I found his resistance to private property irksome. Once I took a loan from my company and booked a flat in the neighbouring building. He persuaded me to release the booking saying, ‘Who does my flat belong to? You, of course.’ The irony is that we occupied the two bedrooms in Philomena Apartments on what was later named Khwaja Ahmad Abbas Marg — my wife and I in one room, and my mother in the other, while the humble K.A. Abbas slept in the drawing room, often shared with some of his unit members.
This is where a drunken Raj Kapoor expressed his undying love and devotion to Abbas, witnessed by a domestic servant peeping from under the table. “Log kehte hain Khawja Ajmer mein hain, mera Khwaja tau yahan hai!” he declared – People say that the Teacher is in Ajmer, but my Teacher is here!
The landlord with typical Catholic generosity offered K. A. A. the upper storey of one of the larger and newly-built apartments on ownership basis, if he would release the ground floor rented flat, where, ostensibly, the landlord wanted to build a commercial establishment. Abbas refused.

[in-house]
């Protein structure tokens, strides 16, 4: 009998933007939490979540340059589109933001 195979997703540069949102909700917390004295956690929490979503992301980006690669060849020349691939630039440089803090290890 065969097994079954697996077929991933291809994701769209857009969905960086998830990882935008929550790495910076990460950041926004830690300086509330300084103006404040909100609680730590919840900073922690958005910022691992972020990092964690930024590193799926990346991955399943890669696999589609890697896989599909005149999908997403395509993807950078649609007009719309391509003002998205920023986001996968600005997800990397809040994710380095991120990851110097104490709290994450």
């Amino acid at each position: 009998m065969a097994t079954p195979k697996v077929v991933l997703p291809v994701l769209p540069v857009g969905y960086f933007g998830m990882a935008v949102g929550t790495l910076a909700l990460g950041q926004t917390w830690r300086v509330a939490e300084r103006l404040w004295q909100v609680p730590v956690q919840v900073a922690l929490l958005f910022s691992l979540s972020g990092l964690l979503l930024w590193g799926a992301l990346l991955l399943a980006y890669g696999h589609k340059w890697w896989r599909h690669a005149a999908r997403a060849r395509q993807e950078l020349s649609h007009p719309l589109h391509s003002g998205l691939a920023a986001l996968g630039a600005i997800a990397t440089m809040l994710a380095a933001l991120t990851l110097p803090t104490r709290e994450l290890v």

K. A. Abbas never had a problem traveling. He would engage in his own perfectly legal version of money laundering. His earnings on books and films sold in the then Soviet Union were blocked because the rouble was restricted currency until the early 1970s. K. A. A. would use the Russian currency to buy first class airfare tickets, and gifts for friends and family members.
The man who bought a new gas-guzzling Hudson while producing Anhonee in 1956 with Raj Kapoor and Nargis and was gifted an Ambassador car by Prithviraj for the stupendous success of Bobby, was quite comfortable using public transport. He would sit on the upper deck of a Bombay bus or precariously hold on to a bar in an overcrowded second-class compartment in the local train with equal ease.